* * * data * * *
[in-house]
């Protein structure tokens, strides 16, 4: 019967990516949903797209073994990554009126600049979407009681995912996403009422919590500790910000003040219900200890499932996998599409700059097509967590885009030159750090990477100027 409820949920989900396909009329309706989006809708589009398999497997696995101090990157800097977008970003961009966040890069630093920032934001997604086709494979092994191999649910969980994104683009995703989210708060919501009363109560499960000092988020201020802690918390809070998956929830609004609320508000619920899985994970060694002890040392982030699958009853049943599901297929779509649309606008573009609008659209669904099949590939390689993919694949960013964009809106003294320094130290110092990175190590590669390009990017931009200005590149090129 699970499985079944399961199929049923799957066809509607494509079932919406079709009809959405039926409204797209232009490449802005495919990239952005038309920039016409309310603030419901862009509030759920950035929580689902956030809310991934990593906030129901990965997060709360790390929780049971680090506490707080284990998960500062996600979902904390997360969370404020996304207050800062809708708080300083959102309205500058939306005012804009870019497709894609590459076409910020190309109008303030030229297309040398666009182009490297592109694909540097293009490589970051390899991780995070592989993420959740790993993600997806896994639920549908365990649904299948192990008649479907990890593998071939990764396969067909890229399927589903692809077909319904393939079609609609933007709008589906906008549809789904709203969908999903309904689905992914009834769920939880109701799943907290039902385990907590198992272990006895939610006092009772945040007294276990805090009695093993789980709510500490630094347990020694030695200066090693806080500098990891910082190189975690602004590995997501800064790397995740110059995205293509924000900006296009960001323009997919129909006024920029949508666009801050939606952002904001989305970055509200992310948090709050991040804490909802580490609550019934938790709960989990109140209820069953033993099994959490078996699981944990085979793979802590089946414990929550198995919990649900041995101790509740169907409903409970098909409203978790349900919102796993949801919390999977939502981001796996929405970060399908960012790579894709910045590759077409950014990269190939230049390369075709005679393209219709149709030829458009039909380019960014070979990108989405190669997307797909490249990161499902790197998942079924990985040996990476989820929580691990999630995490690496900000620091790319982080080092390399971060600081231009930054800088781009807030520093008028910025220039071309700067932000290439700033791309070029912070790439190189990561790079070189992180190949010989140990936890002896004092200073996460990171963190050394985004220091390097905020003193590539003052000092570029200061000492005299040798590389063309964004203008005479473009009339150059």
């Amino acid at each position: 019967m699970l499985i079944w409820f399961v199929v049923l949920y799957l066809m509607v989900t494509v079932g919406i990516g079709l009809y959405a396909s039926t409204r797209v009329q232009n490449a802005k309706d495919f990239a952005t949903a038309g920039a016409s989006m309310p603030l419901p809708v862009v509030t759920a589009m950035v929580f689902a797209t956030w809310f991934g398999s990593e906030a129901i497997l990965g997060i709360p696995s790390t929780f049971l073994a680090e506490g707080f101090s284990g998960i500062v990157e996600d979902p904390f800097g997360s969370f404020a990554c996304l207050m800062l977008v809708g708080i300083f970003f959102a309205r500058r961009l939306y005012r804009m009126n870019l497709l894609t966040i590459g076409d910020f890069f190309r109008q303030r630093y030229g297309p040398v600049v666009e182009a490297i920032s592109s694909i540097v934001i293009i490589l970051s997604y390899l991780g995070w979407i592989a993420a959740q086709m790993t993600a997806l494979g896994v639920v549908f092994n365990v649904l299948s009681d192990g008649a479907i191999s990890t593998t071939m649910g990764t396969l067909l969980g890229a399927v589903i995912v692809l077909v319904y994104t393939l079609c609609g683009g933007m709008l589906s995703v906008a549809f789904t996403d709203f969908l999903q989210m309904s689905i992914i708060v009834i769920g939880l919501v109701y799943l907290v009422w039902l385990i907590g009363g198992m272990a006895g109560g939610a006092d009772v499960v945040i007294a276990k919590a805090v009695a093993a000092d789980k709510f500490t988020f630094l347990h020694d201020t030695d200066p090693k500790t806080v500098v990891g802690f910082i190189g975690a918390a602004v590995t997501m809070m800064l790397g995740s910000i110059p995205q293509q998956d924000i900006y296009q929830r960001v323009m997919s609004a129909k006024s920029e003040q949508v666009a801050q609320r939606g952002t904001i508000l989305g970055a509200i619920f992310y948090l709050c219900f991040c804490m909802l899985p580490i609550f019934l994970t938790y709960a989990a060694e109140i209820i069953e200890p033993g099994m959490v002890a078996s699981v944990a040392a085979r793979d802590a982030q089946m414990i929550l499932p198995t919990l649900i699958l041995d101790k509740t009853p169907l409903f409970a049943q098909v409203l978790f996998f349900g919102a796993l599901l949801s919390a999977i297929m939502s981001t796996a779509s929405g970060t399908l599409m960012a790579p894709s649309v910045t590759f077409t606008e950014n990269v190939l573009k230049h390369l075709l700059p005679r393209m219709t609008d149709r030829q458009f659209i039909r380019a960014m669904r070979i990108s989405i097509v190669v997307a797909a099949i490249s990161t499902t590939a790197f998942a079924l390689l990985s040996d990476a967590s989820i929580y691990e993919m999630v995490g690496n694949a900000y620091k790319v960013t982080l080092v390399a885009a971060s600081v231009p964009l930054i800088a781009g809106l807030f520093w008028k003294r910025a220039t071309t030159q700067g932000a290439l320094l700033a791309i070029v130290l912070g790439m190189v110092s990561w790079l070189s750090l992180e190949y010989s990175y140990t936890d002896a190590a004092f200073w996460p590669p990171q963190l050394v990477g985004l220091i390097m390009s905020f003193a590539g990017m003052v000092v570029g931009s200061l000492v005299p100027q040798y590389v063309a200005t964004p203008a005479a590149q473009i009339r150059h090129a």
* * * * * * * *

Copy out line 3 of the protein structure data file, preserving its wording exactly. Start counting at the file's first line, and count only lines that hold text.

């Amino acid at each position: 019967m699970l499985i079944w409820f399961v199929v049923l949920y799957l066809m509607v989900t494509v079932g919406i990516g079709l009809y959405a396909s039926t409204r797209v009329q232009n490449a802005k309706d495919f990239a952005t949903a038309g920039a016409s989006m309310p603030l419901p809708v862009v509030t759920a589009m950035v929580f689902a797209t956030w809310f991934g398999s990593e906030a129901i497997l990965g997060i709360p696995s790390t929780f049971l073994a680090e506490g707080f101090s284990g998960i500062v990157e996600d979902p904390f800097g997360s969370f404020a990554c996304l207050m800062l977008v809708g708080i300083f970003f959102a309205r500058r961009l939306y005012r804009m009126n870019l497709l894609t966040i590459g076409d910020f890069f190309r109008q303030r630093y030229g297309p040398v600049v666009e182009a490297i920032s592109s694909i540097v934001i293009i490589l970051s997604y390899l991780g995070w979407i592989a993420a959740q086709m790993t993600a997806l494979g896994v639920v549908f092994n365990v649904l299948s009681d192990g008649a479907i191999s990890t593998t071939m649910g990764t396969l067909l969980g890229a399927v589903i995912v692809l077909v319904y994104t393939l079609c609609g683009g933007m709008l589906s995703v906008a549809f789904t996403d709203f969908l999903q989210m309904s689905i992914i708060v009834i769920g939880l919501v109701y799943l907290v009422w039902l385990i907590g009363g198992m272990a006895g109560g939610a006092d009772v499960v945040i007294a276990k919590a805090v009695a093993a000092d789980k709510f500490t988020f630094l347990h020694d201020t030695d200066p090693k500790t806080v500098v990891g802690f910082i190189g975690a918390a602004v590995t997501m809070m800064l790397g995740s910000i110059p995205q293509q998956d924000i900006y296009q929830r960001v323009m997919s609004a129909k006024s920029e003040q949508v666009a801050q609320r939606g952002t904001i508000l989305g970055a509200i619920f992310y948090l709050c219900f991040c804490m909802l899985p580490i609550f019934l994970t938790y709960a989990a060694e109140i209820i069953e200890p033993g099994m959490v002890a078996s699981v944990a040392a085979r793979d802590a982030q089946m414990i929550l499932p198995t919990l649900i699958l041995d101790k509740t009853p169907l409903f409970a049943q098909v409203l978790f996998f349900g919102a796993l599901l949801s919390a999977i297929m939502s981001t796996a779509s929405g970060t399908l599409m960012a790579p894709s649309v910045t590759f077409t606008e950014n990269v190939l573009k230049h390369l075709l700059p005679r393209m219709t609008d149709r030829q458009f659209i039909r380019a960014m669904r070979i990108s989405i097509v190669v997307a797909a099949i490249s990161t499902t590939a790197f998942a079924l390689l990985s040996d990476a967590s989820i929580y691990e993919m999630v995490g690496n694949a900000y620091k790319v960013t982080l080092v390399a885009a971060s600081v231009p964009l930054i800088a781009g809106l807030f520093w008028k003294r910025a220039t071309t030159q700067g932000a290439l320094l700033a791309i070029v130290l912070g790439m190189v110092s990561w790079l070189s750090l992180e190949y010989s990175y140990t936890d002896a190590a004092f200073w996460p590669p990171q963190l050394v990477g985004l220091i390097m390009s905020f003193a590539g990017m003052v000092v570029g931009s200061l000492v005299p100027q040798y590389v063309a200005t964004p203008a005479a590149q473009i009339r150059h090129a």